Faces of Hope
Living with a disease that has no cure!
Every day I’m reminded that I have Raynaud’s and Scleroderma. These diseases have given me a wakeup call. I have become a better person through this experience and realize just how fragile life is.
I’m not one to sit back and let things happen so, when I was diagnosed, I took charge. This disease was not going to consume my life or control me. My husband, David, and I sat down to discuss the future and agreed to starting on our “bucket list” rather than waiting until retirement. At the top of our list was to experience cycle touring the world on our tandem bicycle. Though I had lost strength and dexterity in my hands, I still possessed the strength in my legs and the determination in my heart to fully enjoy the cycling and adventure. Since making the decision, we have taken trips ranging from six to 15 weeks; experiencing the sites, history and people of Australia, Ireland, France, Denmark, Germany, Austria and locally. We do not intend to stop any time soon.
We’ll see what the future brings. Worst case scenario, David has agreed to put a motor on the tandem!!!!!
We all need to keep healthy and participate in life. That I am still able to ride our tandem and see the world, while getting in the ever-important exercise for my overall health, is demonstrating my control over my destiny.
Every day I am so thankful for my husband David’s love and support; and the support of family, friends and my medical support team (rheumatologist, gastroenterologist, family doctor, chiropractor, massage therapist, physical trainer, physiotherapist, and podiatrist).
This is the story of the progression of my health problems.
In 1992, I noticed that my thumb had gone white and consulted with my family doctor. She referred me to a specialist who diagnosed me with Raynaud’s Syndrome. “What is it?” A simple explanation is that the small blood vessels go “spastic”, severely restricting blood flow, therefore cooling and limiting the oxygen to the affected areas.
Raynaud’s attacks cause my hands to turn white, purple, blue and then pink. The condition is most obvious at the extremities, fingers and toes, but also affects other parts of the body. The internal organs react to the lack of blood flow and cause a painful coldness to my core. I wear gloves indoors as well as outdoors. I have a heated vest, heat packs for my feet, and I soak in our hot tub before going to bed to warm my core so that I can go to sleep without being chilled. I have been prescribed Viagra, yes Viagra, to shorten the episodes and maintain blood flow to my extremities. Always in the back of my mind is “will I lose my fingertips or worse?”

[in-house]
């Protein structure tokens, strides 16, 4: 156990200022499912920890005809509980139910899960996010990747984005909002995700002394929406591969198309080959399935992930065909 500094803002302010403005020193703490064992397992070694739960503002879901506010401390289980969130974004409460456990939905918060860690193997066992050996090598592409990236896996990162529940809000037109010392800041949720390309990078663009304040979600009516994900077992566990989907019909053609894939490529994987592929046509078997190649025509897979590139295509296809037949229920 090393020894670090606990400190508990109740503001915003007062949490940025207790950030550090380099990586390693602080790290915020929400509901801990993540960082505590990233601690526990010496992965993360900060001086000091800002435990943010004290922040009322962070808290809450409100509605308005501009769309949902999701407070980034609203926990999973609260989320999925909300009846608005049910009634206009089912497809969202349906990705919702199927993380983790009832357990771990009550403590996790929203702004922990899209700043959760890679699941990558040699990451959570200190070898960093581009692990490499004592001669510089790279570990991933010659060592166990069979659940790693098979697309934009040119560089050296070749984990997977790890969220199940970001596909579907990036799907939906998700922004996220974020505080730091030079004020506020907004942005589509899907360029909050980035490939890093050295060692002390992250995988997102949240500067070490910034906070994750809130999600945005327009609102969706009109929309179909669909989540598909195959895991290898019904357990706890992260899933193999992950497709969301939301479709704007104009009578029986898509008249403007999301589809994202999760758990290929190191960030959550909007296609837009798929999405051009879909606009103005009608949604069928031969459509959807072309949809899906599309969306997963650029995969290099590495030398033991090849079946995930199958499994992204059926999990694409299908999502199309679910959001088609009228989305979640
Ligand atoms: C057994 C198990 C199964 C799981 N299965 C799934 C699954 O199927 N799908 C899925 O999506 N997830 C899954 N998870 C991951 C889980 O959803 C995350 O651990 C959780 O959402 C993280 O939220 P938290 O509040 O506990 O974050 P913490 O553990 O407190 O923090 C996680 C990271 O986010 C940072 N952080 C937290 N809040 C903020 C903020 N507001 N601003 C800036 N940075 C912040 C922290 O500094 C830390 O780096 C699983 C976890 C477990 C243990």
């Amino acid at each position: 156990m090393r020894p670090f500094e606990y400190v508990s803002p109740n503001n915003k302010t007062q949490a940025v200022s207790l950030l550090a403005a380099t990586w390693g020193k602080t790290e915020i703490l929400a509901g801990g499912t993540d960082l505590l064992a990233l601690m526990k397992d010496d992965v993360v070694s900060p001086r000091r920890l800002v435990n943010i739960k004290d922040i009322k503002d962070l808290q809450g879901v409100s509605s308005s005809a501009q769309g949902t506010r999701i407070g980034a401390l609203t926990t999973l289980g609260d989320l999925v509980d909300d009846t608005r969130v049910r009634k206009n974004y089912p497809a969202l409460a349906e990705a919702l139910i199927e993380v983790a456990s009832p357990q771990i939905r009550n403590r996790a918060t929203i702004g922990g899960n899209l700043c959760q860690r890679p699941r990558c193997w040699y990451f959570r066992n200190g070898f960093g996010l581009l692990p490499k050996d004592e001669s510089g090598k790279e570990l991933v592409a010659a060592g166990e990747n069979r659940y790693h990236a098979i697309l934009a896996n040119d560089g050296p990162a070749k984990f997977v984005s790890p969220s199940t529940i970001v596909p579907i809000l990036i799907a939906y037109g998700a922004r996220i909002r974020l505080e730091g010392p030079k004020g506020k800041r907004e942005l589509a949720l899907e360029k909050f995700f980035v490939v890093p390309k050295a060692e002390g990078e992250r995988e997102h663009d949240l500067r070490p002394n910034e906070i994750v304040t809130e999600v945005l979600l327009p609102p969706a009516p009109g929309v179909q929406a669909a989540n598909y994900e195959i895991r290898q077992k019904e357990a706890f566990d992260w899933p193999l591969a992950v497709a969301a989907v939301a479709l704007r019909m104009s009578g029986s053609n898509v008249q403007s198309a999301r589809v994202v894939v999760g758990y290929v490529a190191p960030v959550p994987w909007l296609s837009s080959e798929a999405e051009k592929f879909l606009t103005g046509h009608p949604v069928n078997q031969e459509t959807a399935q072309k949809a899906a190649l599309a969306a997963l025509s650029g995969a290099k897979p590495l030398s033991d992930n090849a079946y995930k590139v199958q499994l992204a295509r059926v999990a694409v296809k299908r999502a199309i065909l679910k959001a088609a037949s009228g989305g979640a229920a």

In 1997, I consulted a rheumatologist due to the constant swelling of my hands and shiny thick skin. During the visit, I’m told “You have scleroderma…thick skin … hardness around the organs… know in about five years if you’ll die… get really sick or just maintain the status quo … unfortunately there is no cure.” The news was shocking, and my husband and I searched scleroderma on the internet. The information about the disease was scary and depressing. About that time there was a movie about Bob Saget’s sister who had scleroderma and died consequently. That was the image people saw when I told them about my diagnosis.
Over the years, I have seen my body change; tightening skin and swelling of my hands are causing my fingers to permanently curl, digit ulcers; my face is so tight it restricts me from opening my mouth, requiring me to cut my food into very small pieces; reduced elasticity of my esophagus is making it more difficult to swallow and resulting in severe acid reflux; scar tissue forming in my lungs and it reduce my breathing capacity.
I have spent many years trying alternative health care options, continuing exercise programs and staying positive. Like most people with these diseases, taking medication becomes a big part of our lives. The good news is that with my regime of drugs, I can live with the day to day pain.
Since 2016, I have lived with rheumatoid arthritis, curled fingers, restricted movement in my wrists, severe calcinoses and Sjogren’s.
In 2018, I had Interstitial Lung Disease added to the list! I have joined the thousands of patients with this very serious condition. The condensed version; it’s scarring on the lungs; the skin is thickening.
In 2019, I am happy to report, nothing has changed.
People always ask me how I am doing. After a lot of thought, my response is “I can live with the day-to-day pain and still maintain my quality of life. So, life is good!”
I still haven’t mastered grasping something in my palm or an easy way to grip a glass of wine! Can’t anything ever be simple with Scleroderma!